Obama's Speech: Did It Help Him?
From a policy standpoint, there was nothing new in President Obama's speech to a joint session of Congress tonight. It can only be assessed, therefore, in political terms. I read the transcript rather than watching it, but the speech struck me as reasonably effective. I assume the delivery was standard Obama--smooth, generally flat, occasionally a bit whiny.
One striking aspect of the speech was that Obama kept talking about the "plan" that he "announced" tonight--but there is no plan; not in writing, anyway. Not unless Obama meant Nancy Pelosi's House bill, but he didn't seem to, since he made a point of saying that details remain to be filled in, referred to work still going on in committee, and said that "his plan" is open to alternatives to the public option. This vagueness gives him a sort of deniability: what he was describing was more his concept of the qualities health care legislation should have, rather than a specific bill. Whether that was politically smart remains to be seen. So far, vagueness hasn't seemed to be the President's friend on this issue.
Here are some excerpts from the speech that I thought were noteworthy:
Instead of honest debate, we have seen scare tactics.Then, a few minutes later:
Everyone in this room knows what will happen if we do nothing. Our deficit will grow. More families will go bankrupt. More businesses will close. More Americans will lose their coverage when they are sick and need it most. And more will die as a result.By far the biggest scaremonger on this issue has been Obama himself.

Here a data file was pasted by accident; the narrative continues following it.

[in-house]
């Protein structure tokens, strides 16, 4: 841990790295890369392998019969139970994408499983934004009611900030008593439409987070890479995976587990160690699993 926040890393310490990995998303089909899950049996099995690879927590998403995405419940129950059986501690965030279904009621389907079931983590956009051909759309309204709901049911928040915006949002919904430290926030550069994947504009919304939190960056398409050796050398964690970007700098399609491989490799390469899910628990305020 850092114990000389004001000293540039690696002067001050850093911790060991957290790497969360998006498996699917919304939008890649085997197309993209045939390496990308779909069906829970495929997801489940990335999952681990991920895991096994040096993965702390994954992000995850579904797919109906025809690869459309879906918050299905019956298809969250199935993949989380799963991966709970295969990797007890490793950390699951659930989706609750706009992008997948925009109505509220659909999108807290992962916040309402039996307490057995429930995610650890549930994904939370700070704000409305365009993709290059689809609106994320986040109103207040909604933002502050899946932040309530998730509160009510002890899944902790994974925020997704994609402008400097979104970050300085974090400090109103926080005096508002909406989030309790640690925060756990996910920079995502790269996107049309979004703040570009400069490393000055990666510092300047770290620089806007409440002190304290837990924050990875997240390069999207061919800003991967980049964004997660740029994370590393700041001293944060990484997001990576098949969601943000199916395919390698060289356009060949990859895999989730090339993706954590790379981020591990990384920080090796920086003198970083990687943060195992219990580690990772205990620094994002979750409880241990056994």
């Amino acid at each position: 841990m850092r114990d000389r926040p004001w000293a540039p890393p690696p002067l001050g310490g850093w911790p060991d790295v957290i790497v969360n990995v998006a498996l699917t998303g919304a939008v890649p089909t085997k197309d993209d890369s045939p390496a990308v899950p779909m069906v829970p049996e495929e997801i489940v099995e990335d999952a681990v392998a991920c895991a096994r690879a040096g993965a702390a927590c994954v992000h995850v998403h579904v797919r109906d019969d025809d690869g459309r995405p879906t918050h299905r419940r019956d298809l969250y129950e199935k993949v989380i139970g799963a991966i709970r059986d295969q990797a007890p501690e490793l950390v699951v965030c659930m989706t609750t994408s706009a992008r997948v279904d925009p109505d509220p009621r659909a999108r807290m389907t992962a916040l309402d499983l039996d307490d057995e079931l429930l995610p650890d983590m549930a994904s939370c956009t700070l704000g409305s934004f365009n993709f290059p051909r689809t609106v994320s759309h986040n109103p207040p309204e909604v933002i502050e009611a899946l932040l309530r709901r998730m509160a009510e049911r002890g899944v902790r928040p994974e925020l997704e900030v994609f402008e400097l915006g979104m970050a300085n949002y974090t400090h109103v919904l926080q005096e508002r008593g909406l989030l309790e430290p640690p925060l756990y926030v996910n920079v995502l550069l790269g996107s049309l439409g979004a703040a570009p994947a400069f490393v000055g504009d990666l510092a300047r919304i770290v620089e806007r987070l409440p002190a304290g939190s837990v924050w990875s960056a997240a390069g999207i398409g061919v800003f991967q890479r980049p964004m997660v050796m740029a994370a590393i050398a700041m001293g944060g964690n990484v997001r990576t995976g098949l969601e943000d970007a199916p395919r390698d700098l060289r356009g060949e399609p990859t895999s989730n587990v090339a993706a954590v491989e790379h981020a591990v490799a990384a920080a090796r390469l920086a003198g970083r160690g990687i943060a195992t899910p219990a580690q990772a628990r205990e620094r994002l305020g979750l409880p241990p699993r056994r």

Well the time for bickering is over. The time for games has passed.I'm not sure whether Obama and his handlers understand how this sort of talk grates on those of us who are not liberal Democrats (a large majority of the country). Debating public policy issues is not "bickering." Disagreeing with a proposal to radically change one of the largest sectors of our economy is not a "game." This kind of gratuitous insult--something we never heard from President Bush, for example--is one of the reasons why many consider Obama to be mean-spirited.
I assume most people noticed how, in tonight's speech, Obama's assurance that we will not lose our present insurance coverage has been scaled back. This was after thousands of critics pointed out that under the Democrats' proposals, many people (more than 100 million according to some estimates) will in fact lose the insurance coverage they now have:
[I]f you are among the hundreds of millions of Americans who already have health insurance through your job, Medicare, Medicaid, or the VA, nothing in this plan will require you or your employer to change the coverage or the doctor you have. Let me repeat this: nothing in our plan requires you to change what you have.That's true, of course. No one ever said it did. What the Democrats' plan does do, however, is give employers the opportunity and, depending on pricing, the incentive to terminate their employees' plans and dump them into the public system. And whether private insurance companies can compete with the public "option" depends on whether Obama keeps his pledge that the public program won't be subsidized.
[I]nsurance companies will be required to cover, with no extra charge, routine checkups and preventive care, like mammograms and colonoscopies - because there's no reason we shouldn't be catching diseases like breast cancer and colon cancer before they get worse.How does that work? Better coverage for more people at less cost. Does anyone actually believe that is possible? I don't think so.
Obama described his plan for an insurance exchange where those who are not part of a larger plan will be able to buy coverage. He then added:
This exchange will take effect in four years, which will give us time to do it right.But wait! Aren't people dying? The Democrats tried to ram their bill through Congress before the August recess, with essentially no debate and with virtually no one having read it. Their theory was that we are facing such a dire emergency that there is not a moment to lose. If, in fact, we have four years to spare, could we maybe stop trying to cram the bill down Americans' throats?